REVIEW: Metamorphosis (1990)

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1990, Filmirage

Luigi Montefiori
Donatella Donati
Luigi Montefiori
Lorenzo Battaglia
Kathleen Stratton

Gene LeBrock (Dr. Peter Houseman)
Catharine Baranov (Sally Donnelly)
Harry Cason (Dr. Mike Lester)
David Wicker (Willy Carson)
Jason Arnold (Tommy Donnelly)
Stephen Brown (Professor Lloyd)
Tom Story (Professor Huston)
Anna Colona (Patricia Kelly)

A scientist takes drastic measures to keep the funding for his project but ends up with something far more dangerous in the only credited directorial debut for giallo screenwriter and actor Luigi Montefiori, using the pseudonym “G.L. Eastman”.

Dr. Peter Houseman is a professor whose excelled in genetics. He has been working on a major project in which he hopes will be the cure of all diseases as well as stop human aging. However, with no results so far, he is feeling the pressure from investor Sally Donnelly as well as some fellow professors, who don’t believe Peter is capable of succeeding. In an attempt to prove his findings, he tries the serum he has created on a monkey, but the result does not bode well.

A desperate Peter decides to try the serum on himself. He not only makes nice with Sally, but soon the two are involved in a relationship. As Peter continues to try the serum, he begins to feel a change. His internal instincts begin to take effect as he gains strength, but suffers a bit of memory loss. However, he tries the serum again and undergoes a physical change, and slowly begins to go on a killing spree, not even remembering what had happened. What is Peter becoming and is there any way to stop it?

Italian actor and writer Luigi Montefiori, known as George Eastman in front of the screens, came up with a film that delves into the Jekyll-Hyde motif of a scientist who tries his own experimental serum and ends up with horrific results. Yes, this has been done to death throughout cinematic history. Montefiori had even mentioned in an interview in the book “Spaghetti Nightmares” that he had been promised a good cast and a nice laboratory to shoot in. When he didn’t get what had expected, he made the most of it but it is clear that making the film made him never want to direct a film again.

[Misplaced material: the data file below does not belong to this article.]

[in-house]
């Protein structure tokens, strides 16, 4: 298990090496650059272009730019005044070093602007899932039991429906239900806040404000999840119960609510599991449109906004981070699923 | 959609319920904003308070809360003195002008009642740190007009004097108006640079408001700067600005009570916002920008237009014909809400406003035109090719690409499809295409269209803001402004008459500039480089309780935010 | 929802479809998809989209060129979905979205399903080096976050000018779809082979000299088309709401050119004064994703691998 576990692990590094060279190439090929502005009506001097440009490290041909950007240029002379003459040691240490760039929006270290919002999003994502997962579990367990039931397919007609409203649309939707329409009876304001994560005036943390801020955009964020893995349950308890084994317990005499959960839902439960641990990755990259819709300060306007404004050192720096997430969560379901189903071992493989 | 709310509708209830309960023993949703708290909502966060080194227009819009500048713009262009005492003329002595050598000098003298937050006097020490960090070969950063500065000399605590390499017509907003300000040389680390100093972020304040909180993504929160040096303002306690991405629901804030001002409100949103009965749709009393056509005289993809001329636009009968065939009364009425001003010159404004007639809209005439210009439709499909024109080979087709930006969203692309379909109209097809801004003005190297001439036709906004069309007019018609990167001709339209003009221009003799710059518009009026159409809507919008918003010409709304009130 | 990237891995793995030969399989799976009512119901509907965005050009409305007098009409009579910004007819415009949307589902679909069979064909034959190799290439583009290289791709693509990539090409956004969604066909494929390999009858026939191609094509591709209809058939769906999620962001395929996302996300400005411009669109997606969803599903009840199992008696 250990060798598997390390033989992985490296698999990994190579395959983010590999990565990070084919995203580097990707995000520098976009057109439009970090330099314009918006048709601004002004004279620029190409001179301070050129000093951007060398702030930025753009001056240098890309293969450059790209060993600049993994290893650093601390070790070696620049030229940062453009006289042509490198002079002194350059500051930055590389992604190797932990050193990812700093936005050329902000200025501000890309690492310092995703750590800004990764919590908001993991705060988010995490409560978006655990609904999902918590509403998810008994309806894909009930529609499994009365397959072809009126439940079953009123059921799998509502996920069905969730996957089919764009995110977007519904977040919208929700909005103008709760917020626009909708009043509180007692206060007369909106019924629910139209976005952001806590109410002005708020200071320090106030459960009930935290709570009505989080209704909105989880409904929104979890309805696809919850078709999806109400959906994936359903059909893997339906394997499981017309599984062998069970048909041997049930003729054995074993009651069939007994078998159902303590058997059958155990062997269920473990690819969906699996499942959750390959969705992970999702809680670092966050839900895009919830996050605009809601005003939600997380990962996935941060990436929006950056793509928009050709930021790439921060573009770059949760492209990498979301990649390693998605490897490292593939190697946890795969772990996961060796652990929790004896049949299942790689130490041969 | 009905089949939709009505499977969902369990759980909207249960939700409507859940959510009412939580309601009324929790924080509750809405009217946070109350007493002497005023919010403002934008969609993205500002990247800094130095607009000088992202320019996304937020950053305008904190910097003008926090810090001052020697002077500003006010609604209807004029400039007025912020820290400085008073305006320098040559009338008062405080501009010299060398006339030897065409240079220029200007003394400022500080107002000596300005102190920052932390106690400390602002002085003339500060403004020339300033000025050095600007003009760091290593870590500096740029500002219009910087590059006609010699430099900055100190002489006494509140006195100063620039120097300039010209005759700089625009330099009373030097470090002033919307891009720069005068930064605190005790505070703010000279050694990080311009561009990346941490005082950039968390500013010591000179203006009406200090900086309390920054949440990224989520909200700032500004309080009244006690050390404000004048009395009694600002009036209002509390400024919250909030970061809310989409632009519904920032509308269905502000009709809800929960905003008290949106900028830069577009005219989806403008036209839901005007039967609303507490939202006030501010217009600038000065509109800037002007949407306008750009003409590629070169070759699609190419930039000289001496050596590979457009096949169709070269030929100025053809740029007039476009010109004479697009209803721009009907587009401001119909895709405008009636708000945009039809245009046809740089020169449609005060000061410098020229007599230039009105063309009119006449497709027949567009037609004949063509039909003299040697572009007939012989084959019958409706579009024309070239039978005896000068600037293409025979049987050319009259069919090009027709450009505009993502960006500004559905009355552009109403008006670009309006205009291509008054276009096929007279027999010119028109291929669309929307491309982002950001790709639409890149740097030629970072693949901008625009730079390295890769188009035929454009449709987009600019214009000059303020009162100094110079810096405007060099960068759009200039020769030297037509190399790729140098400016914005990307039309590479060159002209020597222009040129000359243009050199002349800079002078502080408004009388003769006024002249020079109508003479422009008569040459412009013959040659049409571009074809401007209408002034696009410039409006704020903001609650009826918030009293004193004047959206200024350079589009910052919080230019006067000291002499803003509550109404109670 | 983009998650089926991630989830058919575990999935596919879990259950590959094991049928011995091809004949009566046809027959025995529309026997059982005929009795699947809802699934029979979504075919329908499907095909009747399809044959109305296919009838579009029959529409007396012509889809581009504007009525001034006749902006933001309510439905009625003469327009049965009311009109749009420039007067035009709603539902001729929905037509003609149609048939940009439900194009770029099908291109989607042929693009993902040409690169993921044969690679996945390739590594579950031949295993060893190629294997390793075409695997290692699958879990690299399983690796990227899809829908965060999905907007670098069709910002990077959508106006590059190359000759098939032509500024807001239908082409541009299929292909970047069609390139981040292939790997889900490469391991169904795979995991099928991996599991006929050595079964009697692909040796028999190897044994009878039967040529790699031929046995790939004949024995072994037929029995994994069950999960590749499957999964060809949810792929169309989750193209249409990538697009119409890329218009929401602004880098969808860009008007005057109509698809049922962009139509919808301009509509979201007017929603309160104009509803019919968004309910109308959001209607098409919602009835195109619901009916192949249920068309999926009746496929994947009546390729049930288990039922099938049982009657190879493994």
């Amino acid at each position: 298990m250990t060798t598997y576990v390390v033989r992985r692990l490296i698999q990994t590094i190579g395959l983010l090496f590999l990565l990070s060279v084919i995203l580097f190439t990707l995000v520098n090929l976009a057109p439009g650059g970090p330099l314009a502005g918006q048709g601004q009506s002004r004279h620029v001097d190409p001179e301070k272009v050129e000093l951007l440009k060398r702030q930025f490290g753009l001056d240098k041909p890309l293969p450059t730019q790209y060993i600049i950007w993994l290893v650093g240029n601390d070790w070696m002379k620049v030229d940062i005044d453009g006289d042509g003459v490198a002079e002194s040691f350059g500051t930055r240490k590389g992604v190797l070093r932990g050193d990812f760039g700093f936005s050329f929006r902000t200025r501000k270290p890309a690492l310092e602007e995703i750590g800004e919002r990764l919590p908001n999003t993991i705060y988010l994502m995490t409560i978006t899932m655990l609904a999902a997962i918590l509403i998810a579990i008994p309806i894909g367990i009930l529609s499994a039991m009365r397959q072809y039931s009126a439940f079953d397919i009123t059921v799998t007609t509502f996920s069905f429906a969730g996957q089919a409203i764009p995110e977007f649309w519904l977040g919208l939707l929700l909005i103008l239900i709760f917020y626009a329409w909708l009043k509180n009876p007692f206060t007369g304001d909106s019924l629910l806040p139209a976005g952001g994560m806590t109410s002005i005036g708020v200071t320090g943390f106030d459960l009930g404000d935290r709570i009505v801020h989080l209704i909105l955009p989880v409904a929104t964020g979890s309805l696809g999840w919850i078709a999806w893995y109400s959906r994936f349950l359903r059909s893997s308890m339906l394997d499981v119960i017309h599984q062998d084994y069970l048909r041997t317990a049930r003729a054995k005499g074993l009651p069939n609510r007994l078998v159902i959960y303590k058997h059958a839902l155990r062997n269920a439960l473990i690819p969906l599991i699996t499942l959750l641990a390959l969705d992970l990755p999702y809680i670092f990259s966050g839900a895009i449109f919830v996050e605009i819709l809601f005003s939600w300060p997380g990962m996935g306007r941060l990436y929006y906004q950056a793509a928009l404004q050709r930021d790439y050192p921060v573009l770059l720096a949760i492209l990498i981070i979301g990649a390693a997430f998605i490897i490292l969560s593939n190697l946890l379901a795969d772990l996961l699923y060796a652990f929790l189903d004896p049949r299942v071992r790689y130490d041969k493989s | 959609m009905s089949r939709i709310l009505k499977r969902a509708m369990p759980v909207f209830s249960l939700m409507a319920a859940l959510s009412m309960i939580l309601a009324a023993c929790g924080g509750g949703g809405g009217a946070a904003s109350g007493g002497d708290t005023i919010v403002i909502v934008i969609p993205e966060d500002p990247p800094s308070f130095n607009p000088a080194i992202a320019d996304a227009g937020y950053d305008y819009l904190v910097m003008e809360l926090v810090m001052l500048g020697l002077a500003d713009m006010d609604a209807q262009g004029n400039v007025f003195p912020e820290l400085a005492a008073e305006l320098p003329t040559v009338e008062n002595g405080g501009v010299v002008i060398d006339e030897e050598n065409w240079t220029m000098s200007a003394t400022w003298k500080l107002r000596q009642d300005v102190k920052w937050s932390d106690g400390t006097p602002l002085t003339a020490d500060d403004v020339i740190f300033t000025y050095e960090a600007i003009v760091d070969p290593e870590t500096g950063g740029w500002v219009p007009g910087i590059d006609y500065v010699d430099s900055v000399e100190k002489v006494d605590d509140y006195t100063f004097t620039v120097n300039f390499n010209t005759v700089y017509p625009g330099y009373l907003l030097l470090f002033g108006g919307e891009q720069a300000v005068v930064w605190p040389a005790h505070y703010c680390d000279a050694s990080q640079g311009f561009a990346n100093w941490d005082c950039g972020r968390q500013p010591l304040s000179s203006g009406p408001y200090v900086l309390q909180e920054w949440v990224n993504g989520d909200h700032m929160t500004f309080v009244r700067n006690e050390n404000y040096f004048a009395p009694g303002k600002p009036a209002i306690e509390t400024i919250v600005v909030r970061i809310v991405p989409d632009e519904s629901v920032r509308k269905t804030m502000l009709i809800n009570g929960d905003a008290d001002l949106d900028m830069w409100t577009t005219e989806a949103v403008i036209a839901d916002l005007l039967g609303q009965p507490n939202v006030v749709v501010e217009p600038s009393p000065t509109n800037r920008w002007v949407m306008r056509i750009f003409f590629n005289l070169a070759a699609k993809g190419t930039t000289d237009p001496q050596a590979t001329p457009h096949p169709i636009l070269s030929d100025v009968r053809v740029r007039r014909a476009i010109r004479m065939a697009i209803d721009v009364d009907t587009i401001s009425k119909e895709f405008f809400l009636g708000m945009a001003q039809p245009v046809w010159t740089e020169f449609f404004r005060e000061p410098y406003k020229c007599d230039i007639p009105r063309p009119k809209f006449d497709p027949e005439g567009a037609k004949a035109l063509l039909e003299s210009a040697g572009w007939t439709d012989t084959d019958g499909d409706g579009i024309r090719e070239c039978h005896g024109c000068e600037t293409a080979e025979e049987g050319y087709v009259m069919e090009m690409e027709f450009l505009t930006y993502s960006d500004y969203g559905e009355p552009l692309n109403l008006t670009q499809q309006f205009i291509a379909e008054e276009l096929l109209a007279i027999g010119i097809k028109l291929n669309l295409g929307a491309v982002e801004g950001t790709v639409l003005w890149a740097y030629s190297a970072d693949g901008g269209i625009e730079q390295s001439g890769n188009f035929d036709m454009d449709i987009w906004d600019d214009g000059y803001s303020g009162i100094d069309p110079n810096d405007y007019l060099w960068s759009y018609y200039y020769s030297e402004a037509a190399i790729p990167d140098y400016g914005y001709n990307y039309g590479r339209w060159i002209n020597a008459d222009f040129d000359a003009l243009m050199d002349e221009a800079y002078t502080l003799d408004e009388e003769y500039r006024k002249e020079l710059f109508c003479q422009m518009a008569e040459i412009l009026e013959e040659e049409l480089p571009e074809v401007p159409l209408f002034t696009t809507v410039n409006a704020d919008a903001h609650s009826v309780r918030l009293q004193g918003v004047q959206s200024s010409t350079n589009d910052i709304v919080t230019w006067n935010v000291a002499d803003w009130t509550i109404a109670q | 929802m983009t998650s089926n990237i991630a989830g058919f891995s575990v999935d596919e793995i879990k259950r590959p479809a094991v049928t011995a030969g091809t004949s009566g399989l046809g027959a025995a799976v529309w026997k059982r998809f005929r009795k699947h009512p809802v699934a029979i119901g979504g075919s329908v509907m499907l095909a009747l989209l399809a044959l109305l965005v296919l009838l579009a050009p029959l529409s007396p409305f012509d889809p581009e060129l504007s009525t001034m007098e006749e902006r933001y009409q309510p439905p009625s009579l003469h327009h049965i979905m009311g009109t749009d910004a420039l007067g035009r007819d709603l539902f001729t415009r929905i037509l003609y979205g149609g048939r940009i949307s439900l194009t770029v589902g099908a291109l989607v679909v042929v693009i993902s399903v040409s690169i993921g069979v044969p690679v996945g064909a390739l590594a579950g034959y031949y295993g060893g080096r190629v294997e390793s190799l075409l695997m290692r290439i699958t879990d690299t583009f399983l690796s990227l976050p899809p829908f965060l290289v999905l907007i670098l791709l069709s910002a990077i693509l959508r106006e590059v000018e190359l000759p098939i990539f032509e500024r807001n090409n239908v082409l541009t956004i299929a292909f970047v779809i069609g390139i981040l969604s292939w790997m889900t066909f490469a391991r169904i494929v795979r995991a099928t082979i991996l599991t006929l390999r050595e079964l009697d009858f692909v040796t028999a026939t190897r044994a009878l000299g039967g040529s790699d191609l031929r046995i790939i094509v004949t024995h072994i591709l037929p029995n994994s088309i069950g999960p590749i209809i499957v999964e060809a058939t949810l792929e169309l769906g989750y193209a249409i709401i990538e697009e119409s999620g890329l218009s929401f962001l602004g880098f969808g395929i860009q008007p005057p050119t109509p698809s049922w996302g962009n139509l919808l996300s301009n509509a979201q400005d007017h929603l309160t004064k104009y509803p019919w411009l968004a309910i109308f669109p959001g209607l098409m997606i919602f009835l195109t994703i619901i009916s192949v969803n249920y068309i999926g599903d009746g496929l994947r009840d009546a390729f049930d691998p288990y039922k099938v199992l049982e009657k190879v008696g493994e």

That isn’t to say that the film is a complete mess, because for a good portion, the film is not totally bad. Gene LeBrock makes the most of his role as our Jekyll, Dr. Houseman, who undergoes the radical changes both inside and out. Catharine Baranov goes through three phases herself, starting with the annoying investor involved in the funding of the project to love interest of Dr. Houseman to the very concerned not so much damsel-in-distress. Even Italian exploitation film actress Laura Gemser makes an appearance as a prostitute in the film. The other professors are a bit of an annoyance and don’t hold well with Dr. Houseman.

So why is this considered a pretty bad film amongst film fans? Well, let’s face it, it is what Dr. Houseman eventually turns into by the film’s finale that is just ridiculous. One would think he would become some sort of Hyde-like monster (because of the yellow eyes, the first of the physical changes) or even a caveman. After all, we are talking about primal instincts and a physical change. No, it is something far worse…and not in a good way either. And it is this final stage of metamorphosis that you will either laugh at tremendously or leave a complete bad taste in your mouth. For the longest time in this reviewer’s case, it was the former. It just made this reviewer just laugh out loud and after re-watching it, it still is laugh out loud ridiculous.

Metamorphosis starts off promising despite the cliched Jekyll-Hyde riff, but the final stage is just very bad. However, it does have its cult value and should only be seen and collected by fans who love the very cheesy as well as fans of Luigi Montefiori as this would be his only credited film as director.